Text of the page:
Solar radiation is the main cause for diurnal variations on land. Looking at this slightly differently than how it is normally done helps to better understand observations and evaluate models of the land surface

My former postdoc, Maik Renner, just got his paper published in the Journal of Hydrometeorology, in which he evaluated the performance of common land surface models at the diurnal time scale using FluxNet observations. The evaluation was based on a simple concept that we developed in my group: that solar radiation is the main driver of the diurnal variation of variables that characterize the land-atmosphere system. This sounds trivial. Of course solar radiation is the dominant driver, so what novel insights can be gained from this view?

The diurnal variation shown as (left) a function of time and (right) a function of the main forcing, absorbed solar radiation at the surface. Figure is taken from Panwar et al. (2019).

Typically, the diurnal cycle is plotted against time – a straightforward way to plot observations, as shown conceptually in the Figure on the left. One can easily distinguish night (solar radiation (orange line) is zero) from day (solar radiation is much greater than zero), but one cannot easily see the response of variables, such as surface or air temperature, to the main driver. Given that solar radiation is the main driver, why not plot variables against solar radiation instead? This yields quite a different picture (right panel of Figure). In doing so, one can focus on the relationship of variables during the day, and one can easily see if a variable responds directly to solar radiation (such as the turbulent heat fluxes), or whether there is a storage effect that results in a lagged response and a phase shift of the variable (like air temperature, shown in the Figure). We found this picture very useful, and already utilized it in previous work, e.g. to understand biases in evaporation parameterizations (Renner et al., 2019), the linear increase of air temperature with solar radiation in the morning (which we refer to as warming rate, see Panwar et al., 2019, and here), or when using the maximum power limit to infer surface energy balance partitioning at the diurnal scale (Kleidon and Renner, 2018; Conte et al., 2019).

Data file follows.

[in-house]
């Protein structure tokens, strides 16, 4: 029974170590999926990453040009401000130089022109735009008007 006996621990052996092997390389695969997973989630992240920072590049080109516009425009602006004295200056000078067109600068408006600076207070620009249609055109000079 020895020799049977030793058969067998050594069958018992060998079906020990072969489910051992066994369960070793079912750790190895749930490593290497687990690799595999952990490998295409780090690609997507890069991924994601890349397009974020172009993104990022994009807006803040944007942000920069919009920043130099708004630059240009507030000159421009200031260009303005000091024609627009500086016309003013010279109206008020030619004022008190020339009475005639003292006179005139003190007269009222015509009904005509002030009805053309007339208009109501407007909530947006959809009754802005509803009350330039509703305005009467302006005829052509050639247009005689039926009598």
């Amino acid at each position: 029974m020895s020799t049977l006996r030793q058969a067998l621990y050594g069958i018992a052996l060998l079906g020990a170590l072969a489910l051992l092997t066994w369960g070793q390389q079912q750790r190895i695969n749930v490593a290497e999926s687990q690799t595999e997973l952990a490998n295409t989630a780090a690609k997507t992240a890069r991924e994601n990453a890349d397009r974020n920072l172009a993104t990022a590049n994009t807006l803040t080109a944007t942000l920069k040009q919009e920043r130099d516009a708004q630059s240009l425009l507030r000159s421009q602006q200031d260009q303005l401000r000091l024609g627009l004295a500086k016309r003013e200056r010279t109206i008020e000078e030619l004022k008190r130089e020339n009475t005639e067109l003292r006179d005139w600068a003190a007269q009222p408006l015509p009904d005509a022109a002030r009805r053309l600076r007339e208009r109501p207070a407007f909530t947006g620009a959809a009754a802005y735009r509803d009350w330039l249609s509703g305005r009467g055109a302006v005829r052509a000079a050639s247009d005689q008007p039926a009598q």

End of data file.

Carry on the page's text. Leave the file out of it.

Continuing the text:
What Maik did in the paper was to use this concept and analyzed various land surface models. Observations from 20 FluxNet sites were used, they were classified into forested and non-forested sites, and phase lags in observed and modeled energy balance partitioning were analyzed. There were, naturally, quite a few model-specific biases, but one general bias emerged: that most models generally tended to overestimate the soil heat flux, particularly at forested sites. The bias was quite significant, with a diurnal range in the soil heat flux at forested sites being somewhere between 100 and 200 Watt per square meter, while observations are close to zero. As the soil heat flux is associated with heat storage change below the surface, this then led to a bias in the turbulent fluxes, including phase shifts.